In other words, WeChat is not just an app. It is a "super app" with over 10 million retailers, brands, banks, car makers, pop singers, news blogs, and anybody or anything else that has something to sell, discuss, or disseminate within the app, much like web pages on the internet. It is an app-within-an-app, an operating system, a platform, an ecosystem, whatever you want to call it. It is essentially your life if you're in China, with you from when you wake up to when you go to sleep.

Clearly, Hike from the outset has been inspired by WeChat as well as its other Asian brethren Kakao Talk (Korean) and Line (Japanese) who also function in a similar vein in its localization efforts. Hike has a privacy option for its Indian users that allows them to chat in "hidden mode", away from the prying eyes of nosy relatives. In a country that has high data rates and patchy connectivity, it enables users to send SMS messages to friends who aren't using the Hike app. It has an ancillary gaming division that offers indigenous equivalents of games like Subway Surfer and Temple Run as well as other original products catered to the Indian market which apparently attract over 100 million play sessions a month. It also has integrated news features.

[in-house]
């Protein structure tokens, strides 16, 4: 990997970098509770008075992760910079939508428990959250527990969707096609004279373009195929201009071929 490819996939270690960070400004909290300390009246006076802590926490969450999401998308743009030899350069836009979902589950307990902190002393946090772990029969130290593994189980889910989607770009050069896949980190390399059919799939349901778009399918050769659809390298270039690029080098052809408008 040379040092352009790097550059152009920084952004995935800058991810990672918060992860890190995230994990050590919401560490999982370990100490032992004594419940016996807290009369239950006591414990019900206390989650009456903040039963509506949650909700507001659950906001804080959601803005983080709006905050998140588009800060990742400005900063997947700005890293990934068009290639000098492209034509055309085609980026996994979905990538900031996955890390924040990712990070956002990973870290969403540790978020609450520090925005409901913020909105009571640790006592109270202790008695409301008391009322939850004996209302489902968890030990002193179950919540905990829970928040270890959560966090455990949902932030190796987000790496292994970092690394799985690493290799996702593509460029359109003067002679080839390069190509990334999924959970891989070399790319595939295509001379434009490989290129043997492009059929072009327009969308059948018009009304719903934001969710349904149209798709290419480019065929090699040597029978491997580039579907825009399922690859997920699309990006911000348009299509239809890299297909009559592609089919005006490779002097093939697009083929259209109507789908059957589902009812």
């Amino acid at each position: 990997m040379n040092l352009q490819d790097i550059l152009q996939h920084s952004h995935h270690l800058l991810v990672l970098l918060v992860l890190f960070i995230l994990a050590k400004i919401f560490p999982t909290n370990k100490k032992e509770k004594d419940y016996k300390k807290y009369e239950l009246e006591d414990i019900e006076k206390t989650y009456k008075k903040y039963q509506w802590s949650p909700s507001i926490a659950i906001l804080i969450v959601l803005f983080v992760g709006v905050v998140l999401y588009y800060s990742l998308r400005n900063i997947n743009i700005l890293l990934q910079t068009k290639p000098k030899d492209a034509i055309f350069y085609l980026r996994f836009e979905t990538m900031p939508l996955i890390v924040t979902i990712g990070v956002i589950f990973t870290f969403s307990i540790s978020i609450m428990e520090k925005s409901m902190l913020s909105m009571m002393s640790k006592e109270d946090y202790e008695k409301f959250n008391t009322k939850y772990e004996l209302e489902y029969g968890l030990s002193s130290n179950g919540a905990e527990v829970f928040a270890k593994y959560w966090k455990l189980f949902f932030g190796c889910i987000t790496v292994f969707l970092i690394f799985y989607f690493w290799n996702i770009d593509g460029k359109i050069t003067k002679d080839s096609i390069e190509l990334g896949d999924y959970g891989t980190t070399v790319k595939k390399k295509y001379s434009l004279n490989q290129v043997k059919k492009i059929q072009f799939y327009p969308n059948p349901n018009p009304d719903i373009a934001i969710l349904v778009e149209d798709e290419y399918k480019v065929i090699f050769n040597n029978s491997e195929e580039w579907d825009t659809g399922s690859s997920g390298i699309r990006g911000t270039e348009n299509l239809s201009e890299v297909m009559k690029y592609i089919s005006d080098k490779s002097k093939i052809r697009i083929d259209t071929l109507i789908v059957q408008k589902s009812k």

Hike's Mittal gives you the impression that going the WeChat way will be a no-brainer. "We have a big app problem in India -- app uninstall rates here are twice the global rate," founder and CEO Kavin Mittal told Business Today. "Hike can become a default platform. They can build on this platform," he added. Brand channels could act as the second pillar according to Mittal while sale of stickers and games, already localized and extremely popular on the app, could be the third.

Hike is far from a WeChat of today in terms of functionality and offerings, but clearly its evolution is pointing steadily towards the messaging apps of Asia, if not China. And considering India still has some 800 million people to connect to the net, it makes ample sense for the Chinese to bet against a WhatsApp or a Facebook Messenger in India by putting their chips on Hike.